Fully illuminated, we pulled fishing packs out of the back of our truck, ironically a Toyota, and started walking under a hot July sun to that same spot. There’s a corner of camp where Bairs Creek slices in and provides liquid diversion from oppression. That’s where I sought the company of a fish and a better sense of Manzanar.

My grandfather brought a set of dainty pearl-white porcelain bowls back from Japan for his sweetheart. The thin petal shapes of the bowls clutch contents like a caress and turn a lowly scoop of vanilla into something extraordinary. For a while after they became mine, I dared not use them. To break them would crumble a little piece of me, but I need to feel them now and then. They make me day dream of what Lil and Sid might have thought of Japan. The bowls possess mystery.

Rusty nails litter the ground at Manzanar like rice tossed at departing newlyweds. Camp dissolved into the desert after closing in 1945. Our walk across Block 6 to gain access to Bairs Creek traversed a lesser trampled part of the camp where the ground yields relics. walking with my rod in hand and sweat dripping, my eyes seized upon a shattered plate emerging from the ground. This was standard mess hall ceramic, nothing dainty about it. The women had to leave their prettier things behind in hutches they would never return to. I picked up the broken plate, rolled it around in my hands, and wondered–did Block 6 Mess Hall lines buzz with rumors of the Fishing Club. Did they shelter returning fishermen when that last cast meant a return as light threatened to uncover their exploits? I tucked the sherd back in the dirt and walked on towards where the creek should be, watching my steps carefully.

Bairs Creek starts high in the Sierra Nevada and rolls down the eastern slope of Mt. Williamson as a mountain stream. Giant granite boulders greet its arrival at the Owens Valley and then the creek becomes something entirely different. If water could be bipolar, the creeks surrounding Manzanar would certainly be candidates. As we approached Bairs, the snowpack in the Sierra lingered above replenishing the stream, but only a trickle of clear water in a deep rut of desert makes the passage under the fence. Its pools are protected with menacing tangles of willow and sage, but at least now the flora does not provide cover for armed guards with instructions to shoot fellow citizens. We selected our fishing spots without any watchful eyes or fear of shadows at the fence line.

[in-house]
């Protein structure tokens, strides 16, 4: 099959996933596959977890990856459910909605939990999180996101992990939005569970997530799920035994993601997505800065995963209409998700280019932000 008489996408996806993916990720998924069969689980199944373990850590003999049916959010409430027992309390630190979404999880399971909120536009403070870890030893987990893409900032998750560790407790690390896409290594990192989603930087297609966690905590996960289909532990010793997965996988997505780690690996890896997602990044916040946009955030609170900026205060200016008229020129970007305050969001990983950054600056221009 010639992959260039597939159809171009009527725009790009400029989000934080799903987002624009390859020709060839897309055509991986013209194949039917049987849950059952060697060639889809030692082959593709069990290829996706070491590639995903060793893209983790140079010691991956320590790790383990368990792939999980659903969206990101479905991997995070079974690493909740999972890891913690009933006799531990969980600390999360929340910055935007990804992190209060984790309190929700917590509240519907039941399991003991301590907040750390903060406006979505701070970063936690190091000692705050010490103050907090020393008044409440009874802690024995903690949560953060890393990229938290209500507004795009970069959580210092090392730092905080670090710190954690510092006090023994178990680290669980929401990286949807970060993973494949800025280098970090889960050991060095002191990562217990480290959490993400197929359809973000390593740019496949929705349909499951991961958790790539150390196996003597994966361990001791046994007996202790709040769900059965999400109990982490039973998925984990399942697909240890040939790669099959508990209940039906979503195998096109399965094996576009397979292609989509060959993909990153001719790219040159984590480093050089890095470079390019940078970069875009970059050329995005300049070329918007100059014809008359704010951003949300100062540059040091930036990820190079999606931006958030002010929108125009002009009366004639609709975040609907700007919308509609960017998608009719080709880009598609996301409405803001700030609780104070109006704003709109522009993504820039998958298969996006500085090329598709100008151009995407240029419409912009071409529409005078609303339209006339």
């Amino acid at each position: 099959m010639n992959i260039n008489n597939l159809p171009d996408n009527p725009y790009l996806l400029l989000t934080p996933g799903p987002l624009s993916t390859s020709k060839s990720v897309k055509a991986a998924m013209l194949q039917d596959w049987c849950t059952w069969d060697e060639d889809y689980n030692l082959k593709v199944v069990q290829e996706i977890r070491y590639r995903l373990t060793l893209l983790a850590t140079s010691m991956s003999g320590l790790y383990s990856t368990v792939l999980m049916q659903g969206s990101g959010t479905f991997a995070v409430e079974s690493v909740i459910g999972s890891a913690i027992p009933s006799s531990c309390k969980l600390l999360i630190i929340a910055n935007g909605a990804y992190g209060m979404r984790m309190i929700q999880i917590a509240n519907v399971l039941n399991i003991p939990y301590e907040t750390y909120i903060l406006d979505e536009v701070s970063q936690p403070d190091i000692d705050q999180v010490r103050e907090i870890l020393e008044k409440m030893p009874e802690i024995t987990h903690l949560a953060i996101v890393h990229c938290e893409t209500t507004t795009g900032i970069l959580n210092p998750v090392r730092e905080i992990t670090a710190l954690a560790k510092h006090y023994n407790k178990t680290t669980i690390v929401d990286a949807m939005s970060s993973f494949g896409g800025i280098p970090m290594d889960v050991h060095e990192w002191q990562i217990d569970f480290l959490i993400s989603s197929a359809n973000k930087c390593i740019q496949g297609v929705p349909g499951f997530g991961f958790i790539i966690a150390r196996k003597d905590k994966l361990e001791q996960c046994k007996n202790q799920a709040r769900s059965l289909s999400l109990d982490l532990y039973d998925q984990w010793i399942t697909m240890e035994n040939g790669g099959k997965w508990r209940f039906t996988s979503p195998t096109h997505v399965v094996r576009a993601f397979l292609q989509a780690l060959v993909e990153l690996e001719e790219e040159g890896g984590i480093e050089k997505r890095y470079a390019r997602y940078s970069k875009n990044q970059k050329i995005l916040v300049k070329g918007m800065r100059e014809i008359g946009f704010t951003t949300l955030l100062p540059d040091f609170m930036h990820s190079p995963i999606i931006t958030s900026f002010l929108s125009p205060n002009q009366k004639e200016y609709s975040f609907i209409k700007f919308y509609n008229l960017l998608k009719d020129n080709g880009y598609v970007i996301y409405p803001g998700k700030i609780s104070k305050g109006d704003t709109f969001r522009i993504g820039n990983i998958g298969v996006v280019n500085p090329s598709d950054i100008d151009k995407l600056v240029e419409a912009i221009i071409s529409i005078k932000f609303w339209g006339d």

Pictures show children playing at this bend of the creek, drawn to the cool water on those miserable high desert summer days. There are stories of children trying to pull random trout from the creek with whatever they could string together, and even a tale of a guard providing would be trout catchers with droplines. Other than the ornamental garden ponds sprinkled around the camp, this was the place for flowing water and a little less confinement. Yet confined is exactly how it felt to me–used to alpine lakes and mountain streams, Bairs Creek feels like entrapment. It was flowing water, and there were fishy spots, so we fished it. Our lines never tightened and I realized I need a shorter rod for water this technical and small. I understood it now–the pull to see the creek beyond the fence, surely out there the fishing is easier. It was time to exit camp.

“I guess I am catching the same thing they did—a sense of normal.”

Stephen Alcorn, July 3, 2017 standing beside Bairs Creek just beyond the fence at Manzanar

Stephen is a warrior. He led tank platoons on to battlefields and knows the meaning and price of freedom in intimate ways. My frame of reference is far less enlightened. That the act of fishing could be subversive activity is hard to imagine until you stand by the barbed wire and imagine the faces of Americans looking at the crisp heights of Mt. Williamson with her promise of alpine lakes and trout bounty. We walked the line between interment and self-determination until we found a spot where the bottom wire sagged to the ground. We each set down our fishing rod to crawl under and emerge on the free side of the ridiculous boundary. No guards, just lizards hiding in shade from the heat bearing down on all of us souls thirsty for the tug of a trout.

Contrary to my silly hopes, Bairs Creek does not open into a pristine stream on the other side of the fence. It remains a desert snarl. If anything, the sage and willows grow taller and the bushwhack more challenging and abrasive to exposed flesh. I slithered down the eroding, steep embankment to gain access to crystalline shallow water. If the trout are here, it will be a challenge to get their attention versus spook them. Casting carefully at the bend, I floated my self-tied tenkara fly across water I hoped possessed a free creature. This made me wonder, was that part of their release via fishing? Was the fact a trout can move willingly about the stream and choose to take a fly within the equation that urged fishing club members out for the sport? It is a derivative of the hope I maintained that if I kept carefully drifting my fly on this narrow stretch of water I had a chance to catch something. The intensity of my focus on the snowcapped Sierra vistas I was catching while casting upstream through the shrouded corridor of water grew as my optimism melted. No wonder they kept pushing deeper into the hills.

The fishing club assembled fishing kits with the few items they possessed—sewing thread and needles, rice for bait, willow branches. While I struggled with getting my line lassoed between sage and willow into tiny pools, Stephen collapsed and packed his tenkara rod. I watched him select a willow branch and sit on the sandy bank to begin whittling away a slim tip. He trimmed his level line to match the length of his branch, tied one of my kebari flies on the end, and then stood to assess his new rig. I was intrigued as he triumphantly made his first cast. After his second cast, he hesitated in realization that willow is unforgiving in contrast to his modern rod. Finesse comes slowly, but the experience connected him with the fishing club.